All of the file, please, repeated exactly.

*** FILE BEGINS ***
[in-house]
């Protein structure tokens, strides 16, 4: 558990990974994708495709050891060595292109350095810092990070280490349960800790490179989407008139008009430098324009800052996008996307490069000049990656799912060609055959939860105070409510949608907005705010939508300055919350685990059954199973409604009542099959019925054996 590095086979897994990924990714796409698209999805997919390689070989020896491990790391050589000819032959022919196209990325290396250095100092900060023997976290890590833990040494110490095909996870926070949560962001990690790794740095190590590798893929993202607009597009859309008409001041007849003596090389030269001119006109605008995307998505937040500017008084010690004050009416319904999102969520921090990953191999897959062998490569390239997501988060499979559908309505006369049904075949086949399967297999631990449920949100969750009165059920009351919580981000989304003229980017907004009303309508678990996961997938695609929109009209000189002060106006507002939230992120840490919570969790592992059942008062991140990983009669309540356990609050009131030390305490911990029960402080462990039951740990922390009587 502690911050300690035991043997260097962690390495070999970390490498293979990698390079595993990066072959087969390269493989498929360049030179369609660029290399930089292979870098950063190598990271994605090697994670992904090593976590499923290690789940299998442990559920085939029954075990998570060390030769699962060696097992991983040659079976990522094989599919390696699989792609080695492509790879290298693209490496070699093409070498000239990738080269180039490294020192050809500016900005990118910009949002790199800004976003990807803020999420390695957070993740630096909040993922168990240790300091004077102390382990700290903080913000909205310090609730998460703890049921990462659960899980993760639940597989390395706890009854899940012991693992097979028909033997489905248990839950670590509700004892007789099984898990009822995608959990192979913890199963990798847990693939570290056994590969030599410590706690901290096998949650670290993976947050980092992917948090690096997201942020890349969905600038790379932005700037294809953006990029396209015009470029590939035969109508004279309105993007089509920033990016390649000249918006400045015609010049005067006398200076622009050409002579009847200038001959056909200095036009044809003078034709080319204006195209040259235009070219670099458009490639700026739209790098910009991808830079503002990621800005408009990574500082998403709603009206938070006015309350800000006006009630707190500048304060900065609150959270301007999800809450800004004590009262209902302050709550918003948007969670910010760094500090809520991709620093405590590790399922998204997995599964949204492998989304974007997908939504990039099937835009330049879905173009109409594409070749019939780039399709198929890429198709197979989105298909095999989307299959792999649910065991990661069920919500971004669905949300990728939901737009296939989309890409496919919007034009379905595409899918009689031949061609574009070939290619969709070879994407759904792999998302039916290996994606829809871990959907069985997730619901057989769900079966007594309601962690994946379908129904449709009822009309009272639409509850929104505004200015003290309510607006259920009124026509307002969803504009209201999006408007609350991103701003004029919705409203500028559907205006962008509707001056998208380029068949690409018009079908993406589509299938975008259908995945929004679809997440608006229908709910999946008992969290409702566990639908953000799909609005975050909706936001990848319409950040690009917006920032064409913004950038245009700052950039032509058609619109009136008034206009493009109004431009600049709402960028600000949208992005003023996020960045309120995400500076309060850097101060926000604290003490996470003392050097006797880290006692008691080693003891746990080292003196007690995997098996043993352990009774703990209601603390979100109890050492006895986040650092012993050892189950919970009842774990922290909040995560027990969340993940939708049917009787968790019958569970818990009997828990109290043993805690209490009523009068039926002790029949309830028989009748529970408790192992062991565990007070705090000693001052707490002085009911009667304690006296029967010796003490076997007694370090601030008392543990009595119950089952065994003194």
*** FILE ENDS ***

[in-house]
């Protein structure tokens, strides 16, 4: 558990990974994708495709050891060595292109350095810092990070280490349960800790490179989407008139008009430098324009800052996008996307490069000049990656799912060609055959939860105070409510949608907005705010939508300055919350685990059954199973409604009542099959019925054996 590095086979897994990924990714796409698209999805997919390689070989020896491990790391050589000819032959022919196209990325290396250095100092900060023997976290890590833990040494110490095909996870926070949560962001990690790794740095190590590798893929993202607009597009859309008409001041007849003596090389030269001119006109605008995307998505937040500017008084010690004050009416319904999102969520921090990953191999897959062998490569390239997501988060499979559908309505006369049904075949086949399967297999631990449920949100969750009165059920009351919580981000989304003229980017907004009303309508678990996961997938695609929109009209000189002060106006507002939230992120840490919570969790592992059942008062991140990983009669309540356990609050009131030390305490911990029960402080462990039951740990922390009587 502690911050300690035991043997260097962690390495070999970390490498293979990698390079595993990066072959087969390269493989498929360049030179369609660029290399930089292979870098950063190598990271994605090697994670992904090593976590499923290690789940299998442990559920085939029954075990998570060390030769699962060696097992991983040659079976990522094989599919390696699989792609080695492509790879290298693209490496070699093409070498000239990738080269180039490294020192050809500016900005990118910009949002790199800004976003990807803020999420390695957070993740630096909040993922168990240790300091004077102390382990700290903080913000909205310090609730998460703890049921990462659960899980993760639940597989390395706890009854899940012991693992097979028909033997489905248990839950670590509700004892007789099984898990009822995608959990192979913890199963990798847990693939570290056994590969030599410590706690901290096998949650670290993976947050980092992917948090690096997201942020890349969905600038790379932005700037294809953006990029396209015009470029590939035969109508004279309105993007089509920033990016390649000249918006400045015609010049005067006398200076622009050409002579009847200038001959056909200095036009044809003078034709080319204006195209040259235009070219670099458009490639700026739209790098910009991808830079503002990621800005408009990574500082998403709603009206938070006015309350800000006006009630707190500048304060900065609150959270301007999800809450800004004590009262209902302050709550918003948007969670910010760094500090809520991709620093405590590790399922998204997995599964949204492998989304974007997908939504990039099937835009330049879905173009109409594409070749019939780039399709198929890429198709197979989105298909095999989307299959792999649910065991990661069920919500971004669905949300990728939901737009296939989309890409496919919007034009379905595409899918009689031949061609574009070939290619969709070879994407759904792999998302039916290996994606829809871990959907069985997730619901057989769900079966007594309601962690994946379908129904449709009822009309009272639409509850929104505004200015003290309510607006259920009124026509307002969803504009209201999006408007609350991103701003004029919705409203500028559907205006962008509707001056998208380029068949690409018009079908993406589509299938975008259908995945929004679809997440608006229908709910999946008992969290409702566990639908953000799909609005975050909706936001990848319409950040690009917006920032064409913004950038245009700052950039032509058609619109009136008034206009493009109004431009600049709402960028600000949208992005003023996020960045309120995400500076309060850097101060926000604290003490996470003392050097006797880290006692008691080693003891746990080292003196007690995997098996043993352990009774703990209601603390979100109890050492006895986040650092012993050892189950919970009842774990922290909040995560027990969340993940939708049917009787968790019958569970818990009997828990109290043993805690209490009523009068039926002790029949309830028989009748529970408790192992062991565990007070705090000693001052707490002085009911009667304690006296029967010796003490076997007694370090601030008392543990009595119950089952065994003194």